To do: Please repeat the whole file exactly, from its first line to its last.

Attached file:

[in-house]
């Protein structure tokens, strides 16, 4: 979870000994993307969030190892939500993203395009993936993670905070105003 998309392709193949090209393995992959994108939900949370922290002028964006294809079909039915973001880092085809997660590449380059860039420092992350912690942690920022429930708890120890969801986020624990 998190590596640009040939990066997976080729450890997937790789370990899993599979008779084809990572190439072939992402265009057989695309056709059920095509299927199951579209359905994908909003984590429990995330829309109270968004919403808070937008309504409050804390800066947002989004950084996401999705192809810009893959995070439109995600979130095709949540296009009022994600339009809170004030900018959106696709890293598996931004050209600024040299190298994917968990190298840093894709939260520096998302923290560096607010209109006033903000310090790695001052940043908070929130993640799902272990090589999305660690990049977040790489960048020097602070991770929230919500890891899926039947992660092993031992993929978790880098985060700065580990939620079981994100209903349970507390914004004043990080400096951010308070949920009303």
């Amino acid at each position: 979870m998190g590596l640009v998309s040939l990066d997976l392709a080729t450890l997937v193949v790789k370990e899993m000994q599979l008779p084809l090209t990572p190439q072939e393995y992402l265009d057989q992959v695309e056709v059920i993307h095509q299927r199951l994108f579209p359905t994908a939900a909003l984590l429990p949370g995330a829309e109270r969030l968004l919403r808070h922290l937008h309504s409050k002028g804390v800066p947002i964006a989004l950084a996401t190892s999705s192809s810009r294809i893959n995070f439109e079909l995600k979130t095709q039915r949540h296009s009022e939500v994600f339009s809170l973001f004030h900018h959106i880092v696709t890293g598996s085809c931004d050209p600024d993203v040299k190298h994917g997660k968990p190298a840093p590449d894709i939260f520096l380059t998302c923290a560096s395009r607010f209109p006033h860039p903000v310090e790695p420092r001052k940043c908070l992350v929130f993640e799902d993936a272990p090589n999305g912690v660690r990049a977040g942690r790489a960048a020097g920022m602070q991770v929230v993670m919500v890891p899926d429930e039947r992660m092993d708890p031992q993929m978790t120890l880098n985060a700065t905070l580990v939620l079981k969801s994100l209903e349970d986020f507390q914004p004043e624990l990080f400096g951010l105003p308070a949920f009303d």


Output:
[in-house]
């Protein structure tokens, strides 16, 4: 979870000994993307969030190892939500993203395009993936993670905070105003 998309392709193949090209393995992959994108939900949370922290002028964006294809079909039915973001880092085809997660590449380059860039420092992350912690942690920022429930708890120890969801986020624990 998190590596640009040939990066997976080729450890997937790789370990899993599979008779084809990572190439072939992402265009057989695309056709059920095509299927199951579209359905994908909003984590429990995330829309109270968004919403808070937008309504409050804390800066947002989004950084996401999705192809810009893959995070439109995600979130095709949540296009009022994600339009809170004030900018959106696709890293598996931004050209600024040299190298994917968990190298840093894709939260520096998302923290560096607010209109006033903000310090790695001052940043908070929130993640799902272990090589999305660690990049977040790489960048020097602070991770929230919500890891899926039947992660092993031992993929978790880098985060700065580990939620079981994100209903349970507390914004004043990080400096951010308070949920009303």
């Amino acid at each position: 979870m998190g590596l640009v998309s040939l990066d997976l392709a080729t450890l997937v193949v790789k370990e899993m000994q599979l008779p084809l090209t990572p190439q072939e393995y992402l265009d057989q992959v695309e056709v059920i993307h095509q299927r199951l994108f579209p359905t994908a939900a909003l984590l429990p949370g995330a829309e109270r969030l968004l919403r808070h922290l937008h309504s409050k002028g804390v800066p947002i964006a989004l950084a996401t190892s999705s192809s810009r294809i893959n995070f439109e079909l995600k979130t095709q039915r949540h296009s009022e939500v994600f339009s809170l973001f004030h900018h959106i880092v696709t890293g598996s085809c931004d050209p600024d993203v040299k190298h994917g997660k968990p190298a840093p590449d894709i939260f520096l380059t998302c923290a560096s395009r607010f209109p006033h860039p903000v310090e790695p420092r001052k940043c908070l992350v929130f993640e799902d993936a272990p090589n999305g912690v660690r990049a977040g942690r790489a960048a020097g920022m602070q991770v929230v993670m919500v890891p899926d429930e039947r992660m092993d708890p031992q993929m978790t120890l880098n985060a700065t905070l580990v939620l079981k969801s994100l209903e349970d986020f507390q914004p004043e624990l990080f400096g951010l105003p308070a949920f009303d």